Focus: McKenzie has really blossomed quickly and is already very advanced with his strike throwing ability and his stuff that the focus right now is mostly on fine tuning things on the mound and also getting him more durable. His very slender frame brings some concern as to whether he can hold up over the course of a long season and throw 200+ innings on a yearly basis. Few pitchers with that kind of build have done it, so the Indians want him to work to add some good weight and get bigger – but in a way where it does not have an impact on what he is doing on the mound. There has to be a balance as they don’t want him to bulk up too much – and there is uncertainty whether he even has the frame to add weight anyway. It is a unique frame and body that is sneaky strong already, so while the Indians will work to get him stronger with a controlled strength and conditioning program, they believe that natural maturation will handle most of his weight and strength gains. His curveball continues to be a work-in-progress for him as it is there at times, but he’s not yet at a point where he has total comfort in using it and he needs to add a little more power to it. The Indians believe that once he gets comfortable with his curveball that he will start to mix it in even more and it will level up his entire arsenal. As he develops the curveball, the Indians want him to get a better feel for mixing in his secondary offerings, how to sequence them against hitters and get a feel for what they are doing in a given at bat so he can do a better job of keeping them unbalanced and not lock in on any one pitch or location. They have also challenged him to command his fastball a little better to the opposite arm side and to be a little quicker to home out of the stretch so he can do a better job of control the running game.
Future: McKenzie opened last season in extended spring training to continue to work on his craft but also to limit his workload as his arm and body were not yet ready for a full season that would require 120-130 innings out of him. Once he made his season debut when Short-A Mahoning Valley got underway in June, he pitched every bit like a top prospect is supposed to pitch. The Indians rewarded his strong showing with a bump to Low-A Lake County in August where he finished the season making six very good starts for them. While quiet, polite and soft spoken off the mound, he pitched like a bully on it holding opposing hitters to just a .195 batting average for the season and had a near 5:1 strikeout to walk ratio as well. Perhaps the most impressive stat was his ability to command the zone (67.0% strikes) and be efficient with his pitches (14.3 pitches per inning) considering the amount of strikeouts he racked up. Even more impressive was how his strike percentage increased going from one level to the next as he threw 65.8% of his pitches for strikes at Mahoning Valley and then threw 68.6% of his pitches for strikes at Lake County. He was a model of consistency never allowing more than three runs in any outing and only allowed more than one run four times – and also racked up as many or more strikeouts as innings pitched in all of his starts but two. The ERA may have been better at Mahoning Valley, but the numbers actually show he pitched better at Lake County as he had a 1.97 FIP there versus a 2.67 FIP at Mahoning Valley. A lot of that was fueled by his walk rate (2.9 BB/9 at Mahoning Valley, 1.6 BB/9 at Lake County), his strikeout rate (10.0 K/9 at Mahoning Valley, 13.0 K/9 at Lake County) and strikeout to walk ratio (3.44 K/BB at Mahoning Valley, 8.17 K/BB at Lake County). It is that consistency from start to start along with the dominance in most of them which really raised his stock. He was a high round draft pick and high profile guy coming into last season, but as an 18-year rail thin righty there were not many people who expected him to have the year he ended up having at such an early age. The feeling was there would be some development needed and he would need to get stronger first, but he hit the ground running and has imprinted himself as one of the elite starting pitching prospects in baseball. With his polish, feel for pitching and deep arsenal he has a chance to be a good number two starter at the big league level and could maybe even be an ace in the making if the fastball velocity jumps some and the curveball comes along. He will open the season with a jump all the way to High-A Lynchburg which will be a good challenge for him and a chance to really solidify status as not just one of the Indians best prospects, but one of the best in all of baseball as well.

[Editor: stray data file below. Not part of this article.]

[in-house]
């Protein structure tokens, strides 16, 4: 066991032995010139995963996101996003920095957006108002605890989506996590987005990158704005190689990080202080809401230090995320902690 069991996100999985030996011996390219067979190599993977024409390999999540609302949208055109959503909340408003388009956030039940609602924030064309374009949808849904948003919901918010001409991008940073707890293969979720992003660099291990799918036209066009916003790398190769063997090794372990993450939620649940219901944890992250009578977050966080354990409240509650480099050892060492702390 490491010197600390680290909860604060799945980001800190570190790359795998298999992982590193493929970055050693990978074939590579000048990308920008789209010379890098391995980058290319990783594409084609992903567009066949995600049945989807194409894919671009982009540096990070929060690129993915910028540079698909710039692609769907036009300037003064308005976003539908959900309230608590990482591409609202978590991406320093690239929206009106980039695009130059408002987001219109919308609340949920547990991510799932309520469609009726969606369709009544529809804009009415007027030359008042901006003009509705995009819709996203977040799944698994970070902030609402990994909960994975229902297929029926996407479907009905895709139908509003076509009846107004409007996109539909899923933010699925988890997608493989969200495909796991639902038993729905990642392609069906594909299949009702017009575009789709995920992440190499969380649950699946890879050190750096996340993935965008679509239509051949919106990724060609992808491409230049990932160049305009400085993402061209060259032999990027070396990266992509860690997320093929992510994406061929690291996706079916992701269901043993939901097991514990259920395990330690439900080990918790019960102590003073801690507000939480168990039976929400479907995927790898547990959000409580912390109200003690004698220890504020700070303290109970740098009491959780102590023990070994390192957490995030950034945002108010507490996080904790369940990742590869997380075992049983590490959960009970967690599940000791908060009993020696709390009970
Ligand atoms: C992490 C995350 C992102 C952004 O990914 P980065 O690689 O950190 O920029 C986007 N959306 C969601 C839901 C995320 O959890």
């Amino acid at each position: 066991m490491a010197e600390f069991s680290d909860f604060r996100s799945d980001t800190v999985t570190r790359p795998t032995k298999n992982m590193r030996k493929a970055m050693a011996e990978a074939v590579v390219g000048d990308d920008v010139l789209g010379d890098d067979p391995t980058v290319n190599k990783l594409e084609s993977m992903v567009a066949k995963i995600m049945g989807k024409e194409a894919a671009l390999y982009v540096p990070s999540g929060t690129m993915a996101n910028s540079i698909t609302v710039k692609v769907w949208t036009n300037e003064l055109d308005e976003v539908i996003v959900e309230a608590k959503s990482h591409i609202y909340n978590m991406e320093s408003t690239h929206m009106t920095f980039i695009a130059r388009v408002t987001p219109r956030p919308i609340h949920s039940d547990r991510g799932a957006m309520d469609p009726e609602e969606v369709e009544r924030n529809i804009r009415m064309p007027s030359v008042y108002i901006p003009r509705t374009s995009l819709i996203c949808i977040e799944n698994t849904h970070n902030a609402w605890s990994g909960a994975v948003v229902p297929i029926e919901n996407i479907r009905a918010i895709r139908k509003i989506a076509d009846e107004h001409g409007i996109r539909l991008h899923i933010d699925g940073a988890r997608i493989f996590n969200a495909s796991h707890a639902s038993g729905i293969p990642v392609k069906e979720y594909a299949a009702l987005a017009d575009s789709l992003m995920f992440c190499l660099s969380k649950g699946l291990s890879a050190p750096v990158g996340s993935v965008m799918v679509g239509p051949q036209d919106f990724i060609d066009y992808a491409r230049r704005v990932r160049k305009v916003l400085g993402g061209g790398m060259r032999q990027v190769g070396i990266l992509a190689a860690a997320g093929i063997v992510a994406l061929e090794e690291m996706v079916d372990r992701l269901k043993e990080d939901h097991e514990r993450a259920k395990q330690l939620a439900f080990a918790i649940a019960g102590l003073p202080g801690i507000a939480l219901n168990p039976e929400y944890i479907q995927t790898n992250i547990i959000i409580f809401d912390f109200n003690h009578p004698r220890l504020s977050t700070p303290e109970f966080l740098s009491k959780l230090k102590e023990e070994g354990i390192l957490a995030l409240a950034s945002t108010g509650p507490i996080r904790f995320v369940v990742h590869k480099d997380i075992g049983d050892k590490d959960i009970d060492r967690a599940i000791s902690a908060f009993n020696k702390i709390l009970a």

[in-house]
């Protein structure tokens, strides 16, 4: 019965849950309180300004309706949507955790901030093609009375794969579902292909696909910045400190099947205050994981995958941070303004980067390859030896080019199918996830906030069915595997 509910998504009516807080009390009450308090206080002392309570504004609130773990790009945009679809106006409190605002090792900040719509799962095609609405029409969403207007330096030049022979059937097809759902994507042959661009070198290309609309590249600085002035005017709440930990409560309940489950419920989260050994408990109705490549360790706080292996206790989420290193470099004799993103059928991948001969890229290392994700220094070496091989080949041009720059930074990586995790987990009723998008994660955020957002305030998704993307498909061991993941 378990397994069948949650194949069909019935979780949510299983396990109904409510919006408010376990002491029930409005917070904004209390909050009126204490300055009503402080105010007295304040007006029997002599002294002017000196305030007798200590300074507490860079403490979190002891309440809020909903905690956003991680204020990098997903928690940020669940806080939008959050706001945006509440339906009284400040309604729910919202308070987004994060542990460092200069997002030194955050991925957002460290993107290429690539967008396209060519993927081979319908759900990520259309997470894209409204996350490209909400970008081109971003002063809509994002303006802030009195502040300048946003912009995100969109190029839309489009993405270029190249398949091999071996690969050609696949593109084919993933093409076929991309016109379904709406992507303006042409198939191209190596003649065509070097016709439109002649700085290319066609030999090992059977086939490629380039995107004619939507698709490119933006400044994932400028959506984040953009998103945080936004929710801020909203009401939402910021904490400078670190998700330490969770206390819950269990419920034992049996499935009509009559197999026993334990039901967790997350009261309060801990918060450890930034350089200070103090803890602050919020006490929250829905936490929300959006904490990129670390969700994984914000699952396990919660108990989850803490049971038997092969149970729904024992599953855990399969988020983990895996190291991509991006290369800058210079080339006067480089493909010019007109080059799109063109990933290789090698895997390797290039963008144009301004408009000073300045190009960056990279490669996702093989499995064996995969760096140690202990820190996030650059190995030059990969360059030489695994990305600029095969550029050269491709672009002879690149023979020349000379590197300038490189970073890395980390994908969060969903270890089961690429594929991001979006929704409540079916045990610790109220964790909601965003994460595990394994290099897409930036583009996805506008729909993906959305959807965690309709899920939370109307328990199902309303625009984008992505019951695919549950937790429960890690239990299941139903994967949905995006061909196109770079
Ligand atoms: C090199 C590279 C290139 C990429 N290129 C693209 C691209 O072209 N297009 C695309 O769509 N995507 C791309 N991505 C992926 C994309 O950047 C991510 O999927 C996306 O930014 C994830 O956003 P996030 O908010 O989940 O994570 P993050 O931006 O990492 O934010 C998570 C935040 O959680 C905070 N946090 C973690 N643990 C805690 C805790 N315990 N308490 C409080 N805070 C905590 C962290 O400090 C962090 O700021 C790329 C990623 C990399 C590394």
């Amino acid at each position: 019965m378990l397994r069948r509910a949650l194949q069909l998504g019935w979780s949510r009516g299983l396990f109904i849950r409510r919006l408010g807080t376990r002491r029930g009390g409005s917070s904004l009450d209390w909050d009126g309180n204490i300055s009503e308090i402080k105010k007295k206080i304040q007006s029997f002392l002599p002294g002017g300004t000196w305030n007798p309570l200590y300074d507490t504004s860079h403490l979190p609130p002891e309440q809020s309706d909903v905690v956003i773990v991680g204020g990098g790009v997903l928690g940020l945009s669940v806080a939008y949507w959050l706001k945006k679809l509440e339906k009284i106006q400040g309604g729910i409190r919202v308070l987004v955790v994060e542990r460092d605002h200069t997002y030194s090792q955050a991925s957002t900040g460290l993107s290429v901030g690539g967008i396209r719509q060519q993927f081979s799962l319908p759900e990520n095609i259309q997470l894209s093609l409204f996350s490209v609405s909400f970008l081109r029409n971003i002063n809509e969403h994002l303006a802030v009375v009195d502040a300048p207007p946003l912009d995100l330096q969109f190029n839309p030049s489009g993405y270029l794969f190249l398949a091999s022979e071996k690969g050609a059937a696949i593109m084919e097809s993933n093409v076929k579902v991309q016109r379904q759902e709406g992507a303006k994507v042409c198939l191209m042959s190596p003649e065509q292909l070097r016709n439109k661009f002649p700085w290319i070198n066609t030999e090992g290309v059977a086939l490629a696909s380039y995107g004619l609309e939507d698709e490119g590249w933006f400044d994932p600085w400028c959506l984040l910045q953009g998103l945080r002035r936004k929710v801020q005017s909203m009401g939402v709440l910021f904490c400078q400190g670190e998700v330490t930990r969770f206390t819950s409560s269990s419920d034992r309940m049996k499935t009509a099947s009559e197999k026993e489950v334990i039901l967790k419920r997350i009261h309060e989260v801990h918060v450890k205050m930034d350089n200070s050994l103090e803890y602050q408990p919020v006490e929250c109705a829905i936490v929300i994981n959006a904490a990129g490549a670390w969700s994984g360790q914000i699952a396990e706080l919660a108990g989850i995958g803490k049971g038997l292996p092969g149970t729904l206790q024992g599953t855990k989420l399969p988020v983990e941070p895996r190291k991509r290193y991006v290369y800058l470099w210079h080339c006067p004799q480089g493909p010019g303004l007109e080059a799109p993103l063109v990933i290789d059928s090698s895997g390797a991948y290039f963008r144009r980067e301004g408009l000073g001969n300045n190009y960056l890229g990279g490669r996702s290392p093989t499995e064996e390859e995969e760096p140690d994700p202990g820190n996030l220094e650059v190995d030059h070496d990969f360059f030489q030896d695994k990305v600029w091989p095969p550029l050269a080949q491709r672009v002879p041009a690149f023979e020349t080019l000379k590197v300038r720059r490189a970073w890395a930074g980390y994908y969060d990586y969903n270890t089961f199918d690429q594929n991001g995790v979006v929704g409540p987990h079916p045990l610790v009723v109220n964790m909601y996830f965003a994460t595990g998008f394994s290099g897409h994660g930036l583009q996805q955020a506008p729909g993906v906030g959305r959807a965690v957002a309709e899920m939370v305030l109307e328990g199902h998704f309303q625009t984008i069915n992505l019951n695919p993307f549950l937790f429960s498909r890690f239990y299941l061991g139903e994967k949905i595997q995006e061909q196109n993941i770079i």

Ranking History: #9 (2016)